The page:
e was dismissed," Finkbeiner says, "and there's not any excuse for him being brought back. Shame on the temporary agency that recommended he be hired."
TOLEDO -- At first, she was relieved: City workers had finally arrived to clean up the vacant property at 1118 Utah St., long an eyesore in her east Toledo neighborhood.
The house has been vacant more than a year, she says, and she'd called the city numerous times to complain about its upkeep. So she was pleased when two men in a city van actually showed up to cut the grass.
But when the men started ripping off the house's siding, she was shocked, she says.
"The gentleman told me the city owned the house and that they were going to cut some grass," the woman said. She says a black man starting cutting the grass in front, and a white man was out back.
"All of a sudden I just happened to look out and saw the white gentleman start pulling the siding off the house," she said.
She then saw the white man carrying the siding to the alley to put it in the van. She says the black man then came to the back with a mower and that when the mower stopped, she went to look again.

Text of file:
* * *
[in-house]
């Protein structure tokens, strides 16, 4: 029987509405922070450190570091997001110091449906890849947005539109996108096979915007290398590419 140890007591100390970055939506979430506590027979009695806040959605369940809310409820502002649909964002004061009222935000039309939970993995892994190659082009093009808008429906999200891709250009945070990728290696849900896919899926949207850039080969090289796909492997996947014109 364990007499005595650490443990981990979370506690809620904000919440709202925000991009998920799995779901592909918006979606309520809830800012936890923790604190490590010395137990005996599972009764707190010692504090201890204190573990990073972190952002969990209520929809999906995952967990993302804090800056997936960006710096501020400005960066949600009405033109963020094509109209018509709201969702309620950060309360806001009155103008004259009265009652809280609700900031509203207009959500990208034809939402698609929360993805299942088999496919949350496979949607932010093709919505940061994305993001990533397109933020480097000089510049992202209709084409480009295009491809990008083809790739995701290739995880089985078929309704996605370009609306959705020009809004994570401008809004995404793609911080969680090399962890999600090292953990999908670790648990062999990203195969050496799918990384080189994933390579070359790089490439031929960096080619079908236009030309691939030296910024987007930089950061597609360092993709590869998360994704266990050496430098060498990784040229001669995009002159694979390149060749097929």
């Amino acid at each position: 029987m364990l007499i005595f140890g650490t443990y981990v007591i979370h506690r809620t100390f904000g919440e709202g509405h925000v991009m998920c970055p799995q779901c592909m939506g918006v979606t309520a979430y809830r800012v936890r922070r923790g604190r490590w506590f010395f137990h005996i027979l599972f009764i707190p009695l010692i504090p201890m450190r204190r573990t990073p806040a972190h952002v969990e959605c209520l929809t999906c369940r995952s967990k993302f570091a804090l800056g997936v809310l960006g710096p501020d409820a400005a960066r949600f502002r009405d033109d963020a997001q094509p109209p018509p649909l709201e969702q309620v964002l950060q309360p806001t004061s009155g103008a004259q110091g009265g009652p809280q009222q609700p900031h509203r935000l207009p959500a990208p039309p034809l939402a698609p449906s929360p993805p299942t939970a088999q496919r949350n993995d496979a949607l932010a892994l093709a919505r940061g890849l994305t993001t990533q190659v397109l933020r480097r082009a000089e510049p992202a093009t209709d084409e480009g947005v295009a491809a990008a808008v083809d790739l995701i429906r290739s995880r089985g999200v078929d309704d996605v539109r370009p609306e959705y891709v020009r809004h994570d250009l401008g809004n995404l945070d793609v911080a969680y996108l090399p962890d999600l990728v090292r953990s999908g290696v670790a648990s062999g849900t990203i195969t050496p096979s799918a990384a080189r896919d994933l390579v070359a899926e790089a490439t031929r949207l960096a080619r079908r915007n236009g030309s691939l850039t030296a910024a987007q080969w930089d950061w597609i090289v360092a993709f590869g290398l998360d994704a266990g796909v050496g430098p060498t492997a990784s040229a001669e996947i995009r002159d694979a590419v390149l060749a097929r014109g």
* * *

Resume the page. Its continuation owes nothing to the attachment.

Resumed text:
"I seen them start pulling more and more siding off the house. Why should they be able to tear it apart? I decided to start snapping pictures."
The woman got a total of 22 pictures, including one of the license plate of the van. Each picture has a time stamp and date.
When asked about the situation, the City of Toledo released this statement: "We don't condone these kinds of activities. We will investigate and take the appropriate action."
The spokesperson also says taking the siding off of a house is not something a grass cutting crew would normally do for the city, that a demolition crew usually does that.
The woman who took the pictures says she's disgusted.